Hechinger Co. yesterday announced a massive $75 million expansion campaign to increase the company's size by nearly 50 percent, from 43 do-it-yourself stores to 63 in the next two years.

Expanding further away from its Washington base, Hechinger said it will open new stores in Ohio, New York, South Carolina, Delaware and western Pennsylvania.

To finance the rapid growth, Hechinger announced it will sell $75 million of convertible subordinated debentures. These debentures will be due in 2009 and will be underwritten by a group headed by Morgan Stanley & Co. Inc.

"By doing this expansion, we think we will be ahead of our competitors," said President John W. Hechinger. Up to now, Hechinger added, the company had limited the areas where it set up new stores because of its practice of supplying all stores from its central distribution system in Landover. That philosophy meant that new stores had to be nearby to be efficiently and rapidly stocked from the central warehouse.

Hechinger said the company is revising its operating system so that the out-of-state units will be large warehouse-style stores, able to receive stock directly from manufacturers. The first warehouse store will open in October in Raleigh, N.C.

"By shipping directly to these out-of-state stores and cutting the umbilical cord to our distribution system, we are able to move more aggressively in opening new stores," Hechinger said.

In addition to the markets in which store sites have been selected, the company also is conducting research on opening stores in Massachusetts.

At the same time, Hechinger will continue opening new stores in its existing markets, which include the Washington metropolitan area, North Carolina and eastern and central Pennsylvania. The local stores will continue to be serviced from the central warehouse.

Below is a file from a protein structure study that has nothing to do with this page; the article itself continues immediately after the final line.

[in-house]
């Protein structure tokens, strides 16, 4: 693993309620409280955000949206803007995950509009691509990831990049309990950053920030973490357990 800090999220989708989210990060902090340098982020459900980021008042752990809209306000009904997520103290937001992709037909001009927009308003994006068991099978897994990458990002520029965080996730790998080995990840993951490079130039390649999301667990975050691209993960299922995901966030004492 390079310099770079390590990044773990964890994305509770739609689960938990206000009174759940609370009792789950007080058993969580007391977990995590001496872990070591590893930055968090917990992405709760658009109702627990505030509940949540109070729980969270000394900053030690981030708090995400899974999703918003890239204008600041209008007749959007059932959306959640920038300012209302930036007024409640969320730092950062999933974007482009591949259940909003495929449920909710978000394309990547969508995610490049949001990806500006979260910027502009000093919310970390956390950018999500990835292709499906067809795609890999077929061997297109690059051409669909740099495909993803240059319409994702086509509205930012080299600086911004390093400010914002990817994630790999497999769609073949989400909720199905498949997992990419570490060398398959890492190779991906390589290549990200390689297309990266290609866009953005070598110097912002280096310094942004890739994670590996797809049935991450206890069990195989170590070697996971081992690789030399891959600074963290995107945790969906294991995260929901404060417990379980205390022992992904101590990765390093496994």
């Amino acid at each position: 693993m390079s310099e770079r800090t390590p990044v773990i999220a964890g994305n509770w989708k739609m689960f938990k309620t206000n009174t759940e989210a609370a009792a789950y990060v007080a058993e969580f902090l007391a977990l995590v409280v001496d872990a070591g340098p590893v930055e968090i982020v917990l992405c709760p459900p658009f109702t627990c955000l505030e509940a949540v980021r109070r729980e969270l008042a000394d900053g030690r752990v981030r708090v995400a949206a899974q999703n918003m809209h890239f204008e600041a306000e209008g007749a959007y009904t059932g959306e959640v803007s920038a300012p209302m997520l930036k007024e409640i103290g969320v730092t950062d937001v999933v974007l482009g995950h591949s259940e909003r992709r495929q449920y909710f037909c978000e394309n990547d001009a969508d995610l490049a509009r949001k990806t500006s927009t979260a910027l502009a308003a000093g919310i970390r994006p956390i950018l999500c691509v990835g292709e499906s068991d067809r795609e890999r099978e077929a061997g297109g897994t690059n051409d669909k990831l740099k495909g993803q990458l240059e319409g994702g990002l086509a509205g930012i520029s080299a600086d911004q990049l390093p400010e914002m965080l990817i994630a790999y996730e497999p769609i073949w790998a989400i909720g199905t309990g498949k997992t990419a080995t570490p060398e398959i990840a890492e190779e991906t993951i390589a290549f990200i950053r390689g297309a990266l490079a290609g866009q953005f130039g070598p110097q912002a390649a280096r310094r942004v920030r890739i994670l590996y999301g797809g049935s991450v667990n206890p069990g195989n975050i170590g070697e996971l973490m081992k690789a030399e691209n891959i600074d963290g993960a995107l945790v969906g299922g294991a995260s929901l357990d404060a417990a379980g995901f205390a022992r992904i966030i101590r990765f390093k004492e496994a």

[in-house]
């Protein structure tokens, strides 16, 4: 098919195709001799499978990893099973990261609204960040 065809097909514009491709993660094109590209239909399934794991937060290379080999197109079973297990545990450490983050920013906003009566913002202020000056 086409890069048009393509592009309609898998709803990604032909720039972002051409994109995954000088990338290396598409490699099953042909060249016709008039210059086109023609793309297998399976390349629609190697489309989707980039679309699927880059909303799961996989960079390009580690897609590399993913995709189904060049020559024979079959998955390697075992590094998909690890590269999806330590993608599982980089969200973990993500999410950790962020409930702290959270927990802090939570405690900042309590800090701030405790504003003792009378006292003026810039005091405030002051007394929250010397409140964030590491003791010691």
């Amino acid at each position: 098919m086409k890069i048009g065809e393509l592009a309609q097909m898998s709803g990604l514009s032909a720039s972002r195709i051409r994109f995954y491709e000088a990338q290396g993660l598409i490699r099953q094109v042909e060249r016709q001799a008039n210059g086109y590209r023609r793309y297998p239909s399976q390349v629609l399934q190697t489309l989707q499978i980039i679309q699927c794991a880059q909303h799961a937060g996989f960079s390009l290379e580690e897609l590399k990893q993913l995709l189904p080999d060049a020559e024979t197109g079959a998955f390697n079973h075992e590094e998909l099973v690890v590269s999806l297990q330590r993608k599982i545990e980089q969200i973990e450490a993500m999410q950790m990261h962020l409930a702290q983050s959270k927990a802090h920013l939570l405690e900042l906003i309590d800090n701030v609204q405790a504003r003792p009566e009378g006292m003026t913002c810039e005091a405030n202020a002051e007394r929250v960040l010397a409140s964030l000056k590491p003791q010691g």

Hechinger's announcement of its $75 million expansion plan came several months after the chain dropped plans to launch a joint venture with K mart Corp. to open a new chain of discount warehouse do-it-yourself stores across the country. The joint venture fell through because of differences in operating philosophy, both companies said.

"We are now going back to our original plan and expand on our own, which is what we planned to do before we joined with K mart," Hechinger said.

Wyatt Kash, editor of National Home Center News, said he suspects that Hechinger -- and several of its competitors who have also announced ambitious expansion plans -- are moving aggressively to open new stores to head off K mart. K mart recently acquired a Texas do-it-yourself retail chain that says it plans to open 90 new stores within the next two years. "There's a new urgency to get a toehold in the major metropolitan markets faster than the industry would have had to if K mart had stood on the sidelines," said Kash.